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Global trends in telecom development Tim Kelly (ITU) CTO Annual Council, Gaborone, 20 September 1999.

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slide1

Global trends in telecom development

Tim Kelly (ITU)

CTO Annual Council, Gaborone,

20 September 1999

The views expressed in this presentation are those of the author, and do not necessarily reflect the opinions of the ITU or its membership. Tim Kelly can be contacted by e-mail at: Tim.Kelly@itu.int.

slide2

Global trends in telecom development

  • The state of the industry
    • Fixed-lines
    • Mobile
    • The Internet
  • The state of the market
    • Increasing competition
    • Private sector participation
    • Independent regulation
  • The shape of things to come
    • The changing telecom development gap
    • The industry in 2005
    • Key policy issues
slide3

Projection of growth trends, fixed and cellular subscribers and int’l traffic, 1995-2005

1'500

300

Fixed main lines

1'250

250

Mobile subscribers

Total int'l traffic

1'000

200

Subscribers (million)

Billions of minutes of int’l traffic

750

150

500

100

250

50

0

0

1995

1996

1997

1998

1999

2000

2001

2002

2003

2004

2005

Source: ITU.

slide4

The changing pie: Global telecom service revenue, 1998

Domestic fixed-

Other (incl. Internet, leased

lines, telex), 10.6%

line revenues,

59.2%

Mobile

service

revenues,

21.2%

International

revenues, 8.8%

1998 Telecom service revenue. Total = US$724b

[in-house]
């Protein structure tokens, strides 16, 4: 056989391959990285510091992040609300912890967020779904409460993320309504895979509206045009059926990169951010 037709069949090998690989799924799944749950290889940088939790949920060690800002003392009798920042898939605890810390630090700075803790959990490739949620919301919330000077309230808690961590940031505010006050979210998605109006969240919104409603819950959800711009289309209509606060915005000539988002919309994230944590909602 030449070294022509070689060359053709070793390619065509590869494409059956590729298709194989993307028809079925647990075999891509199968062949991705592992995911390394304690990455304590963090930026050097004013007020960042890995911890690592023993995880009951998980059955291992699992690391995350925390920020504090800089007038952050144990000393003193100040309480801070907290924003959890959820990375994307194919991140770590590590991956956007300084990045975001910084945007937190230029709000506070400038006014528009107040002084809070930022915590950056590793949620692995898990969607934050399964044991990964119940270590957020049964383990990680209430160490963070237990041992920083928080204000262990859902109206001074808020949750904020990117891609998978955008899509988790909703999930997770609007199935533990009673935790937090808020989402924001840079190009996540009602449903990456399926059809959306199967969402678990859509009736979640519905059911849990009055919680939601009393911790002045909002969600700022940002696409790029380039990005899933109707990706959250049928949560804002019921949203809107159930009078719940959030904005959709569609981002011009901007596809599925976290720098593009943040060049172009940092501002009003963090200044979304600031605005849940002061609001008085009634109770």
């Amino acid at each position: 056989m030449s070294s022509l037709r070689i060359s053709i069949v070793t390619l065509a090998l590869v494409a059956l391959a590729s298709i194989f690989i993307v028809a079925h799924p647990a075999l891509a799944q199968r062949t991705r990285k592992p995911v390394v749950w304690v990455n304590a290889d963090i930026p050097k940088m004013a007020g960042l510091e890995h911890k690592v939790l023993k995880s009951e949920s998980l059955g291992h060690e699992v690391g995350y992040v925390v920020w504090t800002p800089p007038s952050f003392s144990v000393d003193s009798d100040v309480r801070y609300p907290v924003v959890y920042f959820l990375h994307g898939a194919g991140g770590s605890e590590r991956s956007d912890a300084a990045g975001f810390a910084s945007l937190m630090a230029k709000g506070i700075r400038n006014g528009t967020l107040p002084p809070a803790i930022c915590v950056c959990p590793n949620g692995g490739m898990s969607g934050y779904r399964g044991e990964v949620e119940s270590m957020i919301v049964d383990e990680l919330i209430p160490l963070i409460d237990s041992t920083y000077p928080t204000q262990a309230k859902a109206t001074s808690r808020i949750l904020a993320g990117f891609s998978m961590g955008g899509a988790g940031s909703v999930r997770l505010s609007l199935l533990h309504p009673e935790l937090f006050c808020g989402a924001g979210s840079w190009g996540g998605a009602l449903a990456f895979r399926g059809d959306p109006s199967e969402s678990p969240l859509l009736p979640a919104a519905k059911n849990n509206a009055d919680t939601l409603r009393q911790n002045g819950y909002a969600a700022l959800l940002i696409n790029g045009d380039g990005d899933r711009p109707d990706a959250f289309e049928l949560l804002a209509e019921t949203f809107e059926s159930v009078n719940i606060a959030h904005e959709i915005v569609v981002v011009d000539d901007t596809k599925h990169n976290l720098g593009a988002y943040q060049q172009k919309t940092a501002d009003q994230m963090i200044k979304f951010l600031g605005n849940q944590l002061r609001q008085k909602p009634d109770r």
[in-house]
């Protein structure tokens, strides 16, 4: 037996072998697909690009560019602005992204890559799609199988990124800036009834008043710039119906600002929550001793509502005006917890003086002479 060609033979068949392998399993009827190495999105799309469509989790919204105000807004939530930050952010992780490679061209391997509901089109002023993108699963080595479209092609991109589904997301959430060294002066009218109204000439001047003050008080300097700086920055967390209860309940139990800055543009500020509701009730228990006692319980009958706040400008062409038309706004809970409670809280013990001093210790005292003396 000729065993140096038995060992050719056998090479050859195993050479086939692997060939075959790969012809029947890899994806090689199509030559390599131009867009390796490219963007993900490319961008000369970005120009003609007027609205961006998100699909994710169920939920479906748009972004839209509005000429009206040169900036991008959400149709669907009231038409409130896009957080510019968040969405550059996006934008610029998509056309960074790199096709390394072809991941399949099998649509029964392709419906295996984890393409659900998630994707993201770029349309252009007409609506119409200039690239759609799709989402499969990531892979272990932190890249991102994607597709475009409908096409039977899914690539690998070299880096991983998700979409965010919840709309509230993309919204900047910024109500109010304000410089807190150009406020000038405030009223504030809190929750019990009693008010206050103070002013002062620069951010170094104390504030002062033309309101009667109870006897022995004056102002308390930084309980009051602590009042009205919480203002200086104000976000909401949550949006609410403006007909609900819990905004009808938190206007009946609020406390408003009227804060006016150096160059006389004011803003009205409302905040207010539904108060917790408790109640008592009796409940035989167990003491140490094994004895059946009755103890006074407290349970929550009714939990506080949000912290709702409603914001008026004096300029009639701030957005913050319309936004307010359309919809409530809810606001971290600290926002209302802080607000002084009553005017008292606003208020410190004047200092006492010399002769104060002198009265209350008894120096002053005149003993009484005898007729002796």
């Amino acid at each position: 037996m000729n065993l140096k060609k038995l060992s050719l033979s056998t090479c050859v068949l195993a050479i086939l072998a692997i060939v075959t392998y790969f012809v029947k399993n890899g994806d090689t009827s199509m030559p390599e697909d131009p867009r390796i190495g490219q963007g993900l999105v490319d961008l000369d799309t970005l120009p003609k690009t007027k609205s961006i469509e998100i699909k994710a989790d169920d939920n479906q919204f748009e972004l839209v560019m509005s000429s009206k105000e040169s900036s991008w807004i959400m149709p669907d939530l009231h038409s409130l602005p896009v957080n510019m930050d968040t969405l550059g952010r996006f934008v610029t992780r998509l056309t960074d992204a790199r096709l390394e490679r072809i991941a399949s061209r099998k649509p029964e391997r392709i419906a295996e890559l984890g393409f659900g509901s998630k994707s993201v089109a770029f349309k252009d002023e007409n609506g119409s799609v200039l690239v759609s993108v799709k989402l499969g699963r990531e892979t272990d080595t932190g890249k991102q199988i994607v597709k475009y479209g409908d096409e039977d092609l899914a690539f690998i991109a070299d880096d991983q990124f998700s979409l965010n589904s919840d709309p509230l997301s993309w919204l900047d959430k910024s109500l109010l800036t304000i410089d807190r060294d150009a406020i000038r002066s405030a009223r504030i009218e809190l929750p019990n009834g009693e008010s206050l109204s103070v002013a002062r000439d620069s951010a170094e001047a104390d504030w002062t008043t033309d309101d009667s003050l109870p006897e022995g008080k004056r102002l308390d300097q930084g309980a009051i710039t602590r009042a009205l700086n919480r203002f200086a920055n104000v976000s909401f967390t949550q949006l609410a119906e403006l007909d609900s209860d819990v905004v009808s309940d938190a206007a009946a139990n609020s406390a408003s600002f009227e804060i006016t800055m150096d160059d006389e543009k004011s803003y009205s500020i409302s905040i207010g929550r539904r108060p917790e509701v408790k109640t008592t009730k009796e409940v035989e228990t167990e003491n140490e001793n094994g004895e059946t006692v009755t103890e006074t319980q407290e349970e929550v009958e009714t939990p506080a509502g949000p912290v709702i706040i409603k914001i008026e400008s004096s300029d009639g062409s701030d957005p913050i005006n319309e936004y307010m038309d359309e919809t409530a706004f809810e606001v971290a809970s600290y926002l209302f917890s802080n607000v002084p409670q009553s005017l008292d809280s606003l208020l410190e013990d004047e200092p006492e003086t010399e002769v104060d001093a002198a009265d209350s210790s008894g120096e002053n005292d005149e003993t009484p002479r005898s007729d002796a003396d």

Source: ITU “World Telecommunication Development Report 1999: Mobile cellular” (forthcoming)

slide5

Projection of revenue growth (US$bn)

1000

Actual

Projected

900

800

Other: Data, Internet,

Leased lines, telex, etc

700

600

Mobile

500

Int'l

Service revenue (US$ bn)

400

300

200

Domestic Telephone/fax

100

0

90

91

92

93

94

95

96

97

98

99

00

01

02

Source: ITU.

slide6

Internet hosts (million) July 1993-July 1999

Compound Annual Growth Rate = 61.8%

56.2

36.7

26.1

16.7

8.2

3.2

1.8

Jul-93

Jul-94

Jul-95

Jul-96

Jul-97

Jul-98

Jul-99

Source: ITU “Challenges to the Network: Internet for Development, 1999”, Network Wizards.

slide7

Distribution of Internet hosts, January 1998

Australia,

Japan & New

Zealand

7.0%

Developing

Canada &

Asia-Pacific

Other

US

2.9%

4.6%

64.1%

Europe, 24.3%

LAC* 1.2%

Africa

0.5%

Source: ITU “Challenges to the Network: Internet for development, 1999”.

the state of the market
The state of the market
  • Increasing competition
    • Around two-thirds of telecom subscribers now have a choice of operator
    • More than 99 per cent of mobile and Internet subscribers now have a choice of operator
  • Dominantly private-ownership
    • 19 out of top 20 top public telecom operators are partially or fully private-owned
    • Of the top 20 mobile operators, 16 are fully-private, 3 are partially private, 1 is state-owned
  • Independent regulators
    • There are currently 84 independent regulators (only 12 in 1990)
slide9

Degree of competition by service, 1999 (ITU Member States)

Monopoly

Duopoly

Competition

80%

70%

60%

50%

40%

30%

20%

10%

0%

Basic

Cellular

Cable TV

ISPs

services

Source: ITU Telecommunication Regulatory Database.

slide10

Degree of competition in basic services, 1999, by region

90%

Monopoly

Duopoly

Competition

80%

70%

60%

50%

40%

30%

20%

10%

0%

Africa

Americas

Asia-

Arab

Europe

Pacific

States

Source: ITU Telecommunication Regulatory Database.

slide11

Increasing competition: By no. of countries, by service, 1995-2005

Countries

100

Local

90

Long distance

80

International

70

60

50

40

30

20

10

0

1995

1997

1999

2001

2003

2005

Source: ITU Telecommunication Regulatory Database.

slide12

Percentage of outgoing international traffic open to competition

Mono-

poly

Compe-

85%

74%

tition

46%

35%

Number of countries permitting more than one operator for international telephony